Shinjuku Incident: Tells the story of illegal Chinese immigrants doing some of the worst jobs imaginable and struggling to find identity in Tokyo. Jackie Chan flexes his dramatic muscles, pulling off one of his more humble, proud and down-and-out roles with ease. The film starts off quite realistic and believable, but gets progressively ridiculous as it rushes forward, to the point where characters and scenes become laughable (a few hand scenes and the main cyberpunk/tranny/weirdo transformation being the standouts) This flick makes the most of the ancient Chinese / Japanese rivalry, with some memorable turf wars between the Yakuza and immigrant Triads. Annoyingly, there’s no real sense of time – this could al be over a year or ten years, you just can’t tell. The biggest weakness is that the story is so huge: complete rags to riches cycles, with characters going full circle, or off the map and so many other, more minor plot points & events – It just feels like it’s all been bulldozed through. Quite a memorable little number, but all over the place story-wise. Mongkok was better
The Air I Breathe: Four separate stories of characters based on the emotions Happiness, Pleasure, Sorrow and Love are linked by a ruthless gangster. A somewhat tired idea these days that lands in the Crash / Amores Perros / Babel genre. For the most part the casting is unadventurous, Garcia, Bacon, Whitaker all play bread and butter roles. Hirsch is chronic. Michelle Gellar is really good but the real standout was Brendan Fraser; especially given how unconventional his character is. He pulls off an awesome performance; gruff, grim and interesting. FAO his agent, sack shit like Furry Vengeance and get him more roles like this, pronto! The cheesy voiceovers give the film a bizarre aftershave commercial feel and ‘Fingers’ is such a terrible name for a baddie. The big problem was that the four individual segments were too short and broad to build on the characters effectively. Towards the end the story comes together nicely (albeit quite cheesily) but just doesn’t quite have the full effect. Overall this has good intentions but just fails to rock you. A decent effort by any standards but could have been a real tour de force.
Slumdog Millionaire: modern twist on the rags to riches tale as an Indian kid from the slums lands up on a game-show. There’s a lot of stock themes throughout the film; good cop / bad cop, sensible sibling / criminal sibling, life-long obsession with girl etc. Despite this Slumdog’s an entertaining story – handling and highlighting some of the best and worst aspects of growing up in India effectively. The characters are all quite memorable and it although it gets a bit far-fetched in parts it still works pretty well. For me, the growing-up section of the film was great to watch (the child actors were fantastic), but the latter part – love story – was insipid and seemed to take forever to finish. Somehow everyone looks cross-eyed, the English-Indian accents were bizarre and I couldn’t believe I made it through an Indian film without a ridiculous dance scene – never mind. Secretly wished it would have been an ‘Unusual Suspects’ ending, and he was cheating all along… no such luck. Decent film, but don’t believe the rave reviews, or that this is the ‘real’ Mumbai. Escapism!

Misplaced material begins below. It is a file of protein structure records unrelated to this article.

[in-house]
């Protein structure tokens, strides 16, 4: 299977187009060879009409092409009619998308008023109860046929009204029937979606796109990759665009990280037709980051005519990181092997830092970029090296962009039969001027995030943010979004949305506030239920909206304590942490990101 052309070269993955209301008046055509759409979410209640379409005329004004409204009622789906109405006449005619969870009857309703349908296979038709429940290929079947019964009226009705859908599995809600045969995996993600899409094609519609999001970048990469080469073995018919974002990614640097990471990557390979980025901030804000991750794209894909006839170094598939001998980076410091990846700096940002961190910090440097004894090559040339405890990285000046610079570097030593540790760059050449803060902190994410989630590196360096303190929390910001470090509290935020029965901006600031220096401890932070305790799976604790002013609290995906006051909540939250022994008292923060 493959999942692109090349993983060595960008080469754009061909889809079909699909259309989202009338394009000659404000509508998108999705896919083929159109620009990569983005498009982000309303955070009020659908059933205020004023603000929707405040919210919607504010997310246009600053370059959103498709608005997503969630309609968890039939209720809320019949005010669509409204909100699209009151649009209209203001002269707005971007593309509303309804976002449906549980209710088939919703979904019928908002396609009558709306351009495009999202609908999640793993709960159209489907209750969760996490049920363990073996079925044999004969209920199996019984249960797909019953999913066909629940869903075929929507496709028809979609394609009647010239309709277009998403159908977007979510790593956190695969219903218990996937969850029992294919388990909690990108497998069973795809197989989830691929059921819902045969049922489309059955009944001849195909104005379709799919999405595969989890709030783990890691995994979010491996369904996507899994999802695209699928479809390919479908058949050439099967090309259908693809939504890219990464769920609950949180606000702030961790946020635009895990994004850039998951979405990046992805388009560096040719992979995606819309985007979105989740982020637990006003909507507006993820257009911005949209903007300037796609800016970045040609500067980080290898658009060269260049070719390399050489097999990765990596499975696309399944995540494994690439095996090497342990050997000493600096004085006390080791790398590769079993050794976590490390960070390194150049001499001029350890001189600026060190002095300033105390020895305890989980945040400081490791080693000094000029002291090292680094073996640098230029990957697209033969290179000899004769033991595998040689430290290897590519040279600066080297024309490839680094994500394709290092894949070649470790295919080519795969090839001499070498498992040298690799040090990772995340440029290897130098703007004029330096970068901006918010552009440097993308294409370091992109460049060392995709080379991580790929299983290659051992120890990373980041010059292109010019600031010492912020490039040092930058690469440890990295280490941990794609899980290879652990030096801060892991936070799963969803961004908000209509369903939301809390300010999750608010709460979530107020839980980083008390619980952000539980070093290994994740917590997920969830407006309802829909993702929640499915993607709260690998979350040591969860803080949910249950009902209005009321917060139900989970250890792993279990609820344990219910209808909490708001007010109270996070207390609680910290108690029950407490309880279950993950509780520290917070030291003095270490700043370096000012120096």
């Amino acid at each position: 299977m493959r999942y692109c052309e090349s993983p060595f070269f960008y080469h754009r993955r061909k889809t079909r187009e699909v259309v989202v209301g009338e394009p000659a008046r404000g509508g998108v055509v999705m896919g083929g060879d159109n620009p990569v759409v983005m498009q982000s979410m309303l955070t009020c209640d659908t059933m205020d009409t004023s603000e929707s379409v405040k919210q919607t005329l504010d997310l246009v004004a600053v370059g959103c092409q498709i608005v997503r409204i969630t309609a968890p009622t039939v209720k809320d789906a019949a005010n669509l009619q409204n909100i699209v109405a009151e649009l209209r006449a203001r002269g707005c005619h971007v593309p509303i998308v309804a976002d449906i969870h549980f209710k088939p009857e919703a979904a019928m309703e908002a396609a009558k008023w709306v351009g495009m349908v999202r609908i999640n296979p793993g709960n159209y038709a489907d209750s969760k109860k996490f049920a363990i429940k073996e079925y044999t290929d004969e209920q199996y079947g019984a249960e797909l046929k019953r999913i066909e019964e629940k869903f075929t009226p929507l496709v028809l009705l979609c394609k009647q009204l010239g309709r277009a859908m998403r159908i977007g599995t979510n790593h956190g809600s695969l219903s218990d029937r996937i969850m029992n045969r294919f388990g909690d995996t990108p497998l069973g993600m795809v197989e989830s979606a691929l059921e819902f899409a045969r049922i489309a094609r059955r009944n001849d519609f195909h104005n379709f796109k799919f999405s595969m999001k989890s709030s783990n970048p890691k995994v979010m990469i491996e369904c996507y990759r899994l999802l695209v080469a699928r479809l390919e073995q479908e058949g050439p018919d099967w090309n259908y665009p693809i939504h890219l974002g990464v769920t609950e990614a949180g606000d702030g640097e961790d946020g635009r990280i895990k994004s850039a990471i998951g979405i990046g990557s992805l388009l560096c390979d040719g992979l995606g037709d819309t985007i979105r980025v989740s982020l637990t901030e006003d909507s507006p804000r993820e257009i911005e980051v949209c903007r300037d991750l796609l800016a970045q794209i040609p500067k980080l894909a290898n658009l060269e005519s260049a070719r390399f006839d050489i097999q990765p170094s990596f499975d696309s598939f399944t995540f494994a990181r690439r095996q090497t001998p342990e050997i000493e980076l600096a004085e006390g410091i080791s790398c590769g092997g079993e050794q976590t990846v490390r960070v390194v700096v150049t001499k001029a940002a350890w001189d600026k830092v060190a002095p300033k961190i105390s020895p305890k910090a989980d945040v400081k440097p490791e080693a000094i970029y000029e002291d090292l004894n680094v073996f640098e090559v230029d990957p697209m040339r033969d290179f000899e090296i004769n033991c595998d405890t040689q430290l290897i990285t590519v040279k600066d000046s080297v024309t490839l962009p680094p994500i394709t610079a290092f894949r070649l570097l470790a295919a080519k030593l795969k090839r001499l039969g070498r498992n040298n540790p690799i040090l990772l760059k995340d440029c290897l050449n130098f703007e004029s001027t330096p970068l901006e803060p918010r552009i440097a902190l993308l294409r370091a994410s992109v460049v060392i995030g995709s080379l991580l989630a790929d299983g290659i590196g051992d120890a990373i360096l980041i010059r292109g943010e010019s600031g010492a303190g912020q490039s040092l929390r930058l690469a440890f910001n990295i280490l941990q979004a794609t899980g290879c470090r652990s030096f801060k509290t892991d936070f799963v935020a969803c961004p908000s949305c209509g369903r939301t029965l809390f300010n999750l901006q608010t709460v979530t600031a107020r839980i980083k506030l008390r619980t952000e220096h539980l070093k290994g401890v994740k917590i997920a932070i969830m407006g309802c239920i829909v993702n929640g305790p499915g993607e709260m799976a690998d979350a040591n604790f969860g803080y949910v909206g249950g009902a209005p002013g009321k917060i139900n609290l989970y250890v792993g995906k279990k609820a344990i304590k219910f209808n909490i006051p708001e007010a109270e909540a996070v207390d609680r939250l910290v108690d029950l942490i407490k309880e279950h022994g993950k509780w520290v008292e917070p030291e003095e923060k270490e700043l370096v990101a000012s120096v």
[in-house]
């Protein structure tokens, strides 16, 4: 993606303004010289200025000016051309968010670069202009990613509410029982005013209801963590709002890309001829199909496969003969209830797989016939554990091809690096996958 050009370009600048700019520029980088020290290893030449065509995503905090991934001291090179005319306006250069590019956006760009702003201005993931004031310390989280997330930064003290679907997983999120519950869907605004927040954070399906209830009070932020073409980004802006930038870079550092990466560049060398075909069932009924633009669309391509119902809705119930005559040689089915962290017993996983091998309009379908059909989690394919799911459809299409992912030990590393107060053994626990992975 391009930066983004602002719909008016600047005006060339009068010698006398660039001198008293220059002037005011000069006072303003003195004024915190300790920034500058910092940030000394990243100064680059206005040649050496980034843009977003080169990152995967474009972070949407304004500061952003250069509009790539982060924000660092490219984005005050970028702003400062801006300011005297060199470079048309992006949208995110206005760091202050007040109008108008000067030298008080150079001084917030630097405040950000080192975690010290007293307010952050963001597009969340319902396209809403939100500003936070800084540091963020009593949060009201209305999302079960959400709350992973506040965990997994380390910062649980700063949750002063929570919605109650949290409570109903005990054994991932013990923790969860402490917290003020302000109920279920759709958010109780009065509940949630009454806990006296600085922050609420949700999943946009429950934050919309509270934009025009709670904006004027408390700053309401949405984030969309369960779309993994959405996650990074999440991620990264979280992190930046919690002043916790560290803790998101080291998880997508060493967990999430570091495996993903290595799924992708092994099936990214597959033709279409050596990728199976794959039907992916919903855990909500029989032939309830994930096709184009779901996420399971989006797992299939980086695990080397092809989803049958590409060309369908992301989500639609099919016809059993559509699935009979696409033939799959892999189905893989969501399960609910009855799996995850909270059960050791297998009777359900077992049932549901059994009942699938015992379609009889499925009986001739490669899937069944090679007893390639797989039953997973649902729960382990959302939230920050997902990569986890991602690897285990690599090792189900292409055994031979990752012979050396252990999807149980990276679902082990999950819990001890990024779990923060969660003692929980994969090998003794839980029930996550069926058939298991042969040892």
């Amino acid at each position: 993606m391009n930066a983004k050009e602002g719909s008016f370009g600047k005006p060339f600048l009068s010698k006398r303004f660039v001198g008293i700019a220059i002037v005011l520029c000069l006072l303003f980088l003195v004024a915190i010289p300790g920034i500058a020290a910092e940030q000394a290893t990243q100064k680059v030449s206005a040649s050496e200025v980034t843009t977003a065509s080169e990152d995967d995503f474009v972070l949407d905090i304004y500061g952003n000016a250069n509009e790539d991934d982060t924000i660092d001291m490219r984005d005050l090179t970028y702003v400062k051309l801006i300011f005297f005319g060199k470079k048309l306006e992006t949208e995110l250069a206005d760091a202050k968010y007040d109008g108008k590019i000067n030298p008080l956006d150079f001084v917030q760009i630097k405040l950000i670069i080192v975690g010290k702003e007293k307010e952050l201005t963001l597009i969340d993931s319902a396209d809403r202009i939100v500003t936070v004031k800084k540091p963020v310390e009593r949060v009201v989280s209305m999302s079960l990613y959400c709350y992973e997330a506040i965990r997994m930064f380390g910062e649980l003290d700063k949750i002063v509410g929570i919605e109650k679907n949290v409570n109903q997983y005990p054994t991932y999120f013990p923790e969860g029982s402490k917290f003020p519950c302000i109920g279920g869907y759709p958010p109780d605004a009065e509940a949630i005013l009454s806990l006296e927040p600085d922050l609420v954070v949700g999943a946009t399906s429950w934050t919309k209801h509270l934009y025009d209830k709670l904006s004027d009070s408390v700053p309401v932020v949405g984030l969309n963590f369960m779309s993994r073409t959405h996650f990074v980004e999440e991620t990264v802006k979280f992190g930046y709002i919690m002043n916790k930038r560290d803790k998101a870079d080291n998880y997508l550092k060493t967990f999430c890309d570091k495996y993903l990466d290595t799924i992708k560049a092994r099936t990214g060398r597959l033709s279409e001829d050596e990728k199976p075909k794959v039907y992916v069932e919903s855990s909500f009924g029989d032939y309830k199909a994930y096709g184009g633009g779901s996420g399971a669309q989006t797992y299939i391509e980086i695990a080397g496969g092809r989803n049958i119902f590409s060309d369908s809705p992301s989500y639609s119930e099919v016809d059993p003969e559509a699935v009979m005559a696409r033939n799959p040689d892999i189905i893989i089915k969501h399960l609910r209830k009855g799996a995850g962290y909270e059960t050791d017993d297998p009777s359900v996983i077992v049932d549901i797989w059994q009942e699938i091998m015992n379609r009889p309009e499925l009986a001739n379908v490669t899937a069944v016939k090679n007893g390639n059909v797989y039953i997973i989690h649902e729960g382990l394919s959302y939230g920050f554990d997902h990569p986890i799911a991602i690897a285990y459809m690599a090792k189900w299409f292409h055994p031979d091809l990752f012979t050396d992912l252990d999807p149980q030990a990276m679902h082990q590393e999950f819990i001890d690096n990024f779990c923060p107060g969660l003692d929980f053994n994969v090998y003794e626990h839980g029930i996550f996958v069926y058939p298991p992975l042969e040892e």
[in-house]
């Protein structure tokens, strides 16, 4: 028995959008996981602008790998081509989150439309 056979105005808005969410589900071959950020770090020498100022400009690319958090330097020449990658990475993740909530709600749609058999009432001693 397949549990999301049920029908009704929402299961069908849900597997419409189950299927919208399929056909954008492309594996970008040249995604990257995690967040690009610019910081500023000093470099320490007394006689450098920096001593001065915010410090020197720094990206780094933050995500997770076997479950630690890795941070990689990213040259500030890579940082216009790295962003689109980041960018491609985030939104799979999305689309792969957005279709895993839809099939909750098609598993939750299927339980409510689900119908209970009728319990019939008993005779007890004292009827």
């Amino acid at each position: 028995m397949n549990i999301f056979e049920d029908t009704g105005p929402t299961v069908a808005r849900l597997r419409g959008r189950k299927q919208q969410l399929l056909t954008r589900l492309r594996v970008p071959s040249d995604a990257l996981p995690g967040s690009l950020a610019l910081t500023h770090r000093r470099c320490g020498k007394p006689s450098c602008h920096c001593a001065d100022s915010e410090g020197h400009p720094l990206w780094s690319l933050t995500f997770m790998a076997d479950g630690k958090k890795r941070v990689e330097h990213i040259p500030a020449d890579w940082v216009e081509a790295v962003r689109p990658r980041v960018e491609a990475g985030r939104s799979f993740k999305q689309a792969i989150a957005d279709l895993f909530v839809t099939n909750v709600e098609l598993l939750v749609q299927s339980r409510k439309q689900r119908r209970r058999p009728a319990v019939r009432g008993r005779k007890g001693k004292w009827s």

Gangs of New York: Scorsese’s star-studded epic tale of one man’s quest for revenge in 1880’s New York. It starts and ends with some ultra-graphic violence and bloody guts – although the end is still quite flat – and pretty much everything in between is all about the drama & story. The cinematography’s more plain and subtle than you’d expect from a master like Scorsese, although the elaborate sets, large cast, costumes and historical references seem meticulous and keep your eyes plenty pleased. Daniel Day Lewis slightly overcooks his character, although was the highlight as usual and the rest of the cast were decent; even John C Reilly and his silly face. Like all ‘foreign’-background roles everyone’s accents oscillated between Americana and Irish (other than the natives Gleeson and Neeson). It’s a great effort, but quite a drawn out affair that lacks depth in both characters and story. Because it’s so specific, New Yorkers would appreciate it most.
Assembly: an epic Chinese film of one man’s struggle through two wars and his quest for recognition of his fallen soldiers. The first 60 minutes of the film shows 4 battles, 3 of which are so realistic that it makes Private Ryan look like a scouts training exercise – the only downfall is they cranked the ‘shaky cam’ up to advanced Parkinsons level in the first one. Some great suspence sequences leading up to the fights. The second part of the film drags on a little as the story weakens but the acting / cinematography / Chinese scenery keeps it more than watchable – and the ending picks up a bit. It’s brutal but humane, and Zhang Hanyu’s performance is utterly jaw-dropping.